TONIGHT (THURSDAY) Snuff Doug Clark and his Hot Nuts used to be the turkey day perennial at the Pot. But Clark has died and the rest of the band doesn’t feel up to the trip after all these year. A Virginia Beach/Norfolk act called Snuff, which used to be a Coffee Pot regular, is doing a reunion gig. Details: 9 p.m. The Coffee Pot Roadhouse, Roanoke. $20. 774-8256, facebook.com/Roanokesroadhouse, home.earthlink.net/~tudderj/id3.html
On Saturday night, the Roanoke Symphony Orchestra appeared in a new venue, the lovely and spacious sanctuary of Calvary Baptist Church. About 500 people filled the church for what was the first “Destination” concert . The program, mainly conducted by David Stewart Wiley and lasting about an hour, featured a select string quintet from the orchestra, the Roanoke Symphony Chorus (prepared by John Hugo) and Seung-Won Cho, a regular organist
Arena-sized hip-hop music is a rarity in Roanoke. Last time rap hitmakers came to the Roanoke Civic Center was 2008, when Rick Ross performed in front of fewer than 1,100 in a poorly promoted concert. The G-Unit played to 2,886 in November 2004. And Sean “Puff Daddy” Combs led a 1998 show that drew 8,500 to the venue. But after Friday night’s performance by T.I., 2 Chainz, Kelly Rowland and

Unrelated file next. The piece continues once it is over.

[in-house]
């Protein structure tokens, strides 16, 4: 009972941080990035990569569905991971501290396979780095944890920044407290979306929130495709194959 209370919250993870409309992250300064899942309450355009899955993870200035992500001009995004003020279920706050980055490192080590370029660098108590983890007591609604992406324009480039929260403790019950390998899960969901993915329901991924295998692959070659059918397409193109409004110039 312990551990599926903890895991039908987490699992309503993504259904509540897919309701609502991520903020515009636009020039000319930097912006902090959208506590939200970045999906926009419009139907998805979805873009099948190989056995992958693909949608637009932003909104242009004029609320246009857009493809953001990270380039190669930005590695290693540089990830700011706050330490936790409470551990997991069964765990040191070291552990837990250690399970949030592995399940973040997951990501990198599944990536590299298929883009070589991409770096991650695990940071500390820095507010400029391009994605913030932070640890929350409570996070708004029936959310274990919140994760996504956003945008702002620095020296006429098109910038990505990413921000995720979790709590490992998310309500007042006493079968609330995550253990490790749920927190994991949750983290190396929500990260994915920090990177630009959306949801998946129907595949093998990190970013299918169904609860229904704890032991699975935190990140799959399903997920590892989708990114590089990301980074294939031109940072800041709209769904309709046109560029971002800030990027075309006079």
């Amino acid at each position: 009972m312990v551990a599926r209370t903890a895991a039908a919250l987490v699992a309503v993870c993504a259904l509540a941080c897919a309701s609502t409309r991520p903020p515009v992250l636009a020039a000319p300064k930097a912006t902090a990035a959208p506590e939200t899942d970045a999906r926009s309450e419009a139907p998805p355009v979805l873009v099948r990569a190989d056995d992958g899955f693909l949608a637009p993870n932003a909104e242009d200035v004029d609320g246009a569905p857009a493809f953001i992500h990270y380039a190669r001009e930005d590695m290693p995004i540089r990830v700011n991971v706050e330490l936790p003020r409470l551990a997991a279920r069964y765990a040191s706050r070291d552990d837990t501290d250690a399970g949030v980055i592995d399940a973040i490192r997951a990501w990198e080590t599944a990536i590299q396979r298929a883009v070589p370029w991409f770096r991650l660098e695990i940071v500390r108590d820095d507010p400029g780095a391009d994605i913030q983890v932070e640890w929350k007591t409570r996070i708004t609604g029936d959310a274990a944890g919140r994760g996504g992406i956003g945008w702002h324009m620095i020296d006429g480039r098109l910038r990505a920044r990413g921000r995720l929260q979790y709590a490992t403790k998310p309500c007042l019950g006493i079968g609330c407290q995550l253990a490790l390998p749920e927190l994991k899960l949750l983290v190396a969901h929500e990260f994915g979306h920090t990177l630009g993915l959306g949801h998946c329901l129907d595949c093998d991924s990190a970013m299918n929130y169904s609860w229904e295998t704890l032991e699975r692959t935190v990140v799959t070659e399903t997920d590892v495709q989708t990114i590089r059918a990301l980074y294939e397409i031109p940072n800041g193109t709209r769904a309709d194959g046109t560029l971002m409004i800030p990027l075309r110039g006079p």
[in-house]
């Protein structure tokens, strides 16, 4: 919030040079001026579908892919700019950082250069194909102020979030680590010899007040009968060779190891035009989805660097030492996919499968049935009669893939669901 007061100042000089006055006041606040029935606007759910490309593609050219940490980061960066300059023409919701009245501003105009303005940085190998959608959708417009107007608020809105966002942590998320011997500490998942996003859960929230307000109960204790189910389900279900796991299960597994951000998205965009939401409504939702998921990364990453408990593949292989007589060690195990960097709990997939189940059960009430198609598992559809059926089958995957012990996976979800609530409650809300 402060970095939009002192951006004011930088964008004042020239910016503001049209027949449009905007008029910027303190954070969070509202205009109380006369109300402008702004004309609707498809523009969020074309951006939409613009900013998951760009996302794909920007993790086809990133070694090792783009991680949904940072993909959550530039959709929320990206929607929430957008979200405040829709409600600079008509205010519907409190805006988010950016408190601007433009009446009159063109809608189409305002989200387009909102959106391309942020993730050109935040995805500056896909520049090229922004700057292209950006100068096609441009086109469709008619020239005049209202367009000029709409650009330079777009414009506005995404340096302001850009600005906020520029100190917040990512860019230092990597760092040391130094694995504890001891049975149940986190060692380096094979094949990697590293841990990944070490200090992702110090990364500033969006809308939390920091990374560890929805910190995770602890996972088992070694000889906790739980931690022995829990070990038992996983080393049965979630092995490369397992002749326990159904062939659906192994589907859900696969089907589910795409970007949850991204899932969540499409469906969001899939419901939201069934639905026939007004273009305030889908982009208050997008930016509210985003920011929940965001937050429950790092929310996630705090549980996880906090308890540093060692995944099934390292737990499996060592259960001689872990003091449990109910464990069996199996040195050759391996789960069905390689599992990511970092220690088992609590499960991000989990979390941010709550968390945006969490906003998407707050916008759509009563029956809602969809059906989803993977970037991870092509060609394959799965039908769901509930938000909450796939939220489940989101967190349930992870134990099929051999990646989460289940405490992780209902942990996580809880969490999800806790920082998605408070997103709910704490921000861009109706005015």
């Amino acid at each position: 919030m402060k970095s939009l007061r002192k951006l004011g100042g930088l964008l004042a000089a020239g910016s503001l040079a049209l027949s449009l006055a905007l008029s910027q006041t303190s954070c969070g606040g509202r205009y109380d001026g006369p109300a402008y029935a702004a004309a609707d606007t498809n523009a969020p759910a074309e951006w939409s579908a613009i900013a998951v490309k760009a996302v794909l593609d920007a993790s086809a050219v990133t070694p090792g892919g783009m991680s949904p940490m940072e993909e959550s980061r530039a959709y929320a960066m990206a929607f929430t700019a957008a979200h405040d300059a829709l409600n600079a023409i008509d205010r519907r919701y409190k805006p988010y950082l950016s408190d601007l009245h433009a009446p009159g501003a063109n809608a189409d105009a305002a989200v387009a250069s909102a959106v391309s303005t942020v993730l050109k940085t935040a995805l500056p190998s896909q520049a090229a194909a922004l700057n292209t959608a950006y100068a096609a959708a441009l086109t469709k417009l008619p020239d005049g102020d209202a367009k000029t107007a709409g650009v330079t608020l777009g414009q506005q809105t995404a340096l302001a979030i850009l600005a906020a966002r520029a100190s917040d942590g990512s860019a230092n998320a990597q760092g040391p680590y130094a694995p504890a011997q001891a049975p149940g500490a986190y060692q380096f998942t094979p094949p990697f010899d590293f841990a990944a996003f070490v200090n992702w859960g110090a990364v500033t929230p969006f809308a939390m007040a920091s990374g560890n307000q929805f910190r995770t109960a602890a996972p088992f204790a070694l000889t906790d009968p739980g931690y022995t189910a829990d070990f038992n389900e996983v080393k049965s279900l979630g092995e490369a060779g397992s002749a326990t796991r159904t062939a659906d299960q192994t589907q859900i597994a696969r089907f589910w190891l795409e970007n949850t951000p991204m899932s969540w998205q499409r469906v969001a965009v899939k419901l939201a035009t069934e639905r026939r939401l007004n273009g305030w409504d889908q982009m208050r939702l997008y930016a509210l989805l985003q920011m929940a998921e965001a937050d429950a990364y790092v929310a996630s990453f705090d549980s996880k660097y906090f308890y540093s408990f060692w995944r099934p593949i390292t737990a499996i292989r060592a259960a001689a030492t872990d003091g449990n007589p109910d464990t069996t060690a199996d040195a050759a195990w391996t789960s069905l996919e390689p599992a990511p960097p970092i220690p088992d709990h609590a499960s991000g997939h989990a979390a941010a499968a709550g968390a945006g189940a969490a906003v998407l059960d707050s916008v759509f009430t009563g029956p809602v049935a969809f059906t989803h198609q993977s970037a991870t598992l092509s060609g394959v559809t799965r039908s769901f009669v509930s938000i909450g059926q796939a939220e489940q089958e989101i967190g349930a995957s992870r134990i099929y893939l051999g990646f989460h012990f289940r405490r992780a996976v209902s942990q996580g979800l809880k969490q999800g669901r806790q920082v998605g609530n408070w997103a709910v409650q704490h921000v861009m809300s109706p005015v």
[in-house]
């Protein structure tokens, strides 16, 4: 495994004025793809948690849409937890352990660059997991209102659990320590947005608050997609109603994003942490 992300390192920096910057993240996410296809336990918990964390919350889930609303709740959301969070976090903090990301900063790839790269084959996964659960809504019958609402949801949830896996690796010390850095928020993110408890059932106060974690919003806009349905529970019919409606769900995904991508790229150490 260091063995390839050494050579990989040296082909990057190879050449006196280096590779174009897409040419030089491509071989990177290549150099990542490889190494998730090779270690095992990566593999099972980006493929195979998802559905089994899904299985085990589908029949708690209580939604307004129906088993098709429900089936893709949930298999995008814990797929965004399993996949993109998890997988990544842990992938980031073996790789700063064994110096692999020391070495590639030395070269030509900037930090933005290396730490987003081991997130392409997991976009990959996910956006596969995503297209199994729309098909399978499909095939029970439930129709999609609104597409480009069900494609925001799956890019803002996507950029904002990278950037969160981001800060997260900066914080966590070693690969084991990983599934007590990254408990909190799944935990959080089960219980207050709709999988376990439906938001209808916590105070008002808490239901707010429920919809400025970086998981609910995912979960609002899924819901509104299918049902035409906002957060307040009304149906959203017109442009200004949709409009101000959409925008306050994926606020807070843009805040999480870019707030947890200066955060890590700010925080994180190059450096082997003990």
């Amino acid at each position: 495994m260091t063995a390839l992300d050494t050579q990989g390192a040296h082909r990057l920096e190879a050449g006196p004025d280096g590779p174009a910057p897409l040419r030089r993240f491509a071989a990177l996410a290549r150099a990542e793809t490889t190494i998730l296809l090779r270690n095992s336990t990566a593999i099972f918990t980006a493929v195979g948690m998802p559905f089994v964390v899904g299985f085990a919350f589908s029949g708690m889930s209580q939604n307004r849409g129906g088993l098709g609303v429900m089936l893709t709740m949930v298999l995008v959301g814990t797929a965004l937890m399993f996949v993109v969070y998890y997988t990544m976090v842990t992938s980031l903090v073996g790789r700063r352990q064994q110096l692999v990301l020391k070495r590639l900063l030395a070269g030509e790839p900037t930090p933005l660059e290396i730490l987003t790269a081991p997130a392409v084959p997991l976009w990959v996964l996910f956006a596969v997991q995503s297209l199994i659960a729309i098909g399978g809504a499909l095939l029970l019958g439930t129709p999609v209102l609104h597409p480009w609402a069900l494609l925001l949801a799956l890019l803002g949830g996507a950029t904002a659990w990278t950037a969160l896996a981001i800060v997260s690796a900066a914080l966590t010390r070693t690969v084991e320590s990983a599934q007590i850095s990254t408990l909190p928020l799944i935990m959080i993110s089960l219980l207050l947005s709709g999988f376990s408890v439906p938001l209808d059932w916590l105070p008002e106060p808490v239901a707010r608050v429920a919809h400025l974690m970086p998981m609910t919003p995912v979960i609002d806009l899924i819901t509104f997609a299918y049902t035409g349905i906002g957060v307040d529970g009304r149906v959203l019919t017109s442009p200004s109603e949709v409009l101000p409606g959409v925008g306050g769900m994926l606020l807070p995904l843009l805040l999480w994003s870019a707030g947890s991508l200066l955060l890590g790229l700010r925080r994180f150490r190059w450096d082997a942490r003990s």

Today’s column was going to focus on happy topics, and still will in the latter half. But first, I’d like to write a bit about Ben Bullington , who died on Monday at 58. Bullington grew up in Roanoke, graduated from North Cross School and spent most of his adult life as a doctor. Along the way, he also wrote and sang songs and made records. He didn’t tour, though.
Tim O’Brien and Darrell Scott had a tough opening act to follow Friday night at Jefferson Center — themselves. Before the duo had even walked out onto the Shaftman Performance Hall stage, they had already appeared in a special music video that made its world premiere just before the show. For more than a year, Jefferson Center has worked on a video for Scott’s composition, “There’s a World of Song,”
Behind the facade of many a rock ’n’ roll drummer shines the soul of a deep jazzer. Cindy Blackman Santana is a fine example. When she played with Lenny Kravitz’s band for 15 years, fans saw the lithe Santana pounding the daylights out of her drum set, her huge Afro bouncing to the beat. But Santana’s stadium rocking grooves were not all she had to offer. Her mentors included the
TONIGHT (THURSDAY) The Pimps of Joytime With American Babies These funky, funky Pimps are heroes of FloydFests past. American Babies ply an eclectic brand of rock. It’s looking like a hard-hitting, groove-inducing night. Details: 9 p.m. Martin’s Downtown Bar & Grill, Roanoke. $12 advance; $15 day of show. 985-6278, martinsdowntown.inticketing.com/events, thepimpsofjoytime.com, americanbabies.net. Bonus: Meet and greet with American Babies, 6 p.m. at Ripple, 112 Market St. S.E., Roanoke. SATURDAY